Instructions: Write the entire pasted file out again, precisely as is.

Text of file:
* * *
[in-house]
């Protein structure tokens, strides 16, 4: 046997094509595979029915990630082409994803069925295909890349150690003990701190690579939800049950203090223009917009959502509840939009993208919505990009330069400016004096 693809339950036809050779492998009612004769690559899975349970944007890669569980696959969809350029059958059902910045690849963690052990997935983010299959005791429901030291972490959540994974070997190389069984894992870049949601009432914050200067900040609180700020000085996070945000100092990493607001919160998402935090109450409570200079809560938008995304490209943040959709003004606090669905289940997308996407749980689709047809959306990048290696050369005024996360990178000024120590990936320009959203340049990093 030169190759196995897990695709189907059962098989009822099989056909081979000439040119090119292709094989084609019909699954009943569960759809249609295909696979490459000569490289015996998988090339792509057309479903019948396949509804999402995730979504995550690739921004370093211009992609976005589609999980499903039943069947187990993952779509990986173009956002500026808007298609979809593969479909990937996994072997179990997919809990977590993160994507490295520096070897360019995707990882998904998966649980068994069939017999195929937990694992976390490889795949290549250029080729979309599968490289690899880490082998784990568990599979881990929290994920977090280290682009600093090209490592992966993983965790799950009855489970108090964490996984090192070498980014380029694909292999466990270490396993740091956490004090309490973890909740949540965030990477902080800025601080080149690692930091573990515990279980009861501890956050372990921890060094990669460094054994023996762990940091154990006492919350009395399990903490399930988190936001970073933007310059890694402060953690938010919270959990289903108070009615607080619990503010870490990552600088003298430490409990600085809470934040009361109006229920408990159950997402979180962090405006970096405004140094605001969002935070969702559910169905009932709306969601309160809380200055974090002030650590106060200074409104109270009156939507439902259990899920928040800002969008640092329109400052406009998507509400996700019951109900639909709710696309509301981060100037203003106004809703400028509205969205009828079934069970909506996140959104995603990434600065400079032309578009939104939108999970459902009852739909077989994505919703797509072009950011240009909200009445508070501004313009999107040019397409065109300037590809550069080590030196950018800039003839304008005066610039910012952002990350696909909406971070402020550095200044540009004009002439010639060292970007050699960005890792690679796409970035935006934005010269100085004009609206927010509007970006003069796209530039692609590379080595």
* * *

[in-house]
């Protein structure tokens, strides 16, 4: 046997094509595979029915990630082409994803069925295909890349150690003990701190690579939800049950203090223009917009959502509840939009993208919505990009330069400016004096 693809339950036809050779492998009612004769690559899975349970944007890669569980696959969809350029059958059902910045690849963690052990997935983010299959005791429901030291972490959540994974070997190389069984894992870049949601009432914050200067900040609180700020000085996070945000100092990493607001919160998402935090109450409570200079809560938008995304490209943040959709003004606090669905289940997308996407749980689709047809959306990048290696050369005024996360990178000024120590990936320009959203340049990093 030169190759196995897990695709189907059962098989009822099989056909081979000439040119090119292709094989084609019909699954009943569960759809249609295909696979490459000569490289015996998988090339792509057309479903019948396949509804999402995730979504995550690739921004370093211009992609976005589609999980499903039943069947187990993952779509990986173009956002500026808007298609979809593969479909990937996994072997179990997919809990977590993160994507490295520096070897360019995707990882998904998966649980068994069939017999195929937990694992976390490889795949290549250029080729979309599968490289690899880490082998784990568990599979881990929290994920977090280290682009600093090209490592992966993983965790799950009855489970108090964490996984090192070498980014380029694909292999466990270490396993740091956490004090309490973890909740949540965030990477902080800025601080080149690692930091573990515990279980009861501890956050372990921890060094990669460094054994023996762990940091154990006492919350009395399990903490399930988190936001970073933007310059890694402060953690938010919270959990289903108070009615607080619990503010870490990552600088003298430490409990600085809470934040009361109006229920408990159950997402979180962090405006970096405004140094605001969002935070969702559910169905009932709306969601309160809380200055974090002030650590106060200074409104109270009156939507439902259990899920928040800002969008640092329109400052406009998507509400996700019951109900639909709710696309509301981060100037203003106004809703400028509205969205009828079934069970909506996140959104995603990434600065400079032309578009939104939108999970459902009852739909077989994505919703797509072009950011240009909200009445508070501004313009999107040019397409065109300037590809550069080590030196950018800039003839304008005066610039910012952002990350696909909406971070402020550095200044540009004009002439010639060292970007050699960005890792690679796409970035935006934005010269100085004009609206927010509007970006003069796209530039692609590379080595």